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History of the Hayward Scenic Reserve

 

The Reserve was originally private property owned by the late H M Hayward. Hayward is now recognised as one of the Hutt Valley's very early conservationists. He noted that erosion and topsoil fertility failure soon followed the then widely followed practice of clear-felling and burning of the native bush cover on the valley's eastern hills, and decided not to adopt this practice on all of his land. He was apparently unpopular in some quarters after publicly warning that pastoral farming of these unstable slopes, using the slash and burn technique, was unsustainable and would give rise to serious erosion problems. Over the years an extensive network of interconnecting tracks was cut by Mr Hayward's farm hands, from his homestead at the top of Tyndall Street, to give access to the more scenic parts of his property and lookout points.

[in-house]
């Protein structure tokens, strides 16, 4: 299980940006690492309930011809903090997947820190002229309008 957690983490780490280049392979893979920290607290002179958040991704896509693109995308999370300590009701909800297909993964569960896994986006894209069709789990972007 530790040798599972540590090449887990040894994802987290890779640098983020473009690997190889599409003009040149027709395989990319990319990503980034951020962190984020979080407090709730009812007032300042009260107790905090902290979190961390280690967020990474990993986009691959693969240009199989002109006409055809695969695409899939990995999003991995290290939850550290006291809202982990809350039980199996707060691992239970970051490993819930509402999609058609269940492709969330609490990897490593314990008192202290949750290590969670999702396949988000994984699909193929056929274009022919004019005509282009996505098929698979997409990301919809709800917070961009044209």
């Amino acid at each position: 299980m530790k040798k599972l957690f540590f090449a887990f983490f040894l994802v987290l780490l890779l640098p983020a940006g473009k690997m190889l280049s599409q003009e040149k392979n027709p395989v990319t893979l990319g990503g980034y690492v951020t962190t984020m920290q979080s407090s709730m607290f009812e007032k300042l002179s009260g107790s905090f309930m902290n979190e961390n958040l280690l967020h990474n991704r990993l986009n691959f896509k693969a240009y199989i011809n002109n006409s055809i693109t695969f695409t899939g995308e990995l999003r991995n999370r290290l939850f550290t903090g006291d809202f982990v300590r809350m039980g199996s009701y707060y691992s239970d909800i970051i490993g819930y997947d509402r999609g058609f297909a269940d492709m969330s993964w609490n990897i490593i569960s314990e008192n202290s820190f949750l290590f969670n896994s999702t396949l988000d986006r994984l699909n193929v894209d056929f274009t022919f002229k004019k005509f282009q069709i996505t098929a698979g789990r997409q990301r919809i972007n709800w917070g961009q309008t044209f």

The bush covered hillside part of the Hayward property was gifted to the Crown in 1938 and shortly afterwards was gazetted as a Scenic Reserve, administered by the Lands & Survey Department until 1957. In 1952 the Lower Hutt City Council was approached about taking over control and maintenance. The land was finally vested in the Council in June 1958.

In 1946 Mr O. Dryden was appointed Honorary Inspector, a position renamed Honorary Ranger in 1955 under the Reserves and Domains Act of 1953. Mr Dryden was actively involved with the protection and maintenance of the Reserve over a period of many years. In 1970 he compiled a brief history of the Reserve, and it is from his notes that most of this historical information has been derived. The former All Black winger, Mr Ron Jarden was also an appointed Honorary Ranger from 1970 until his death.

 

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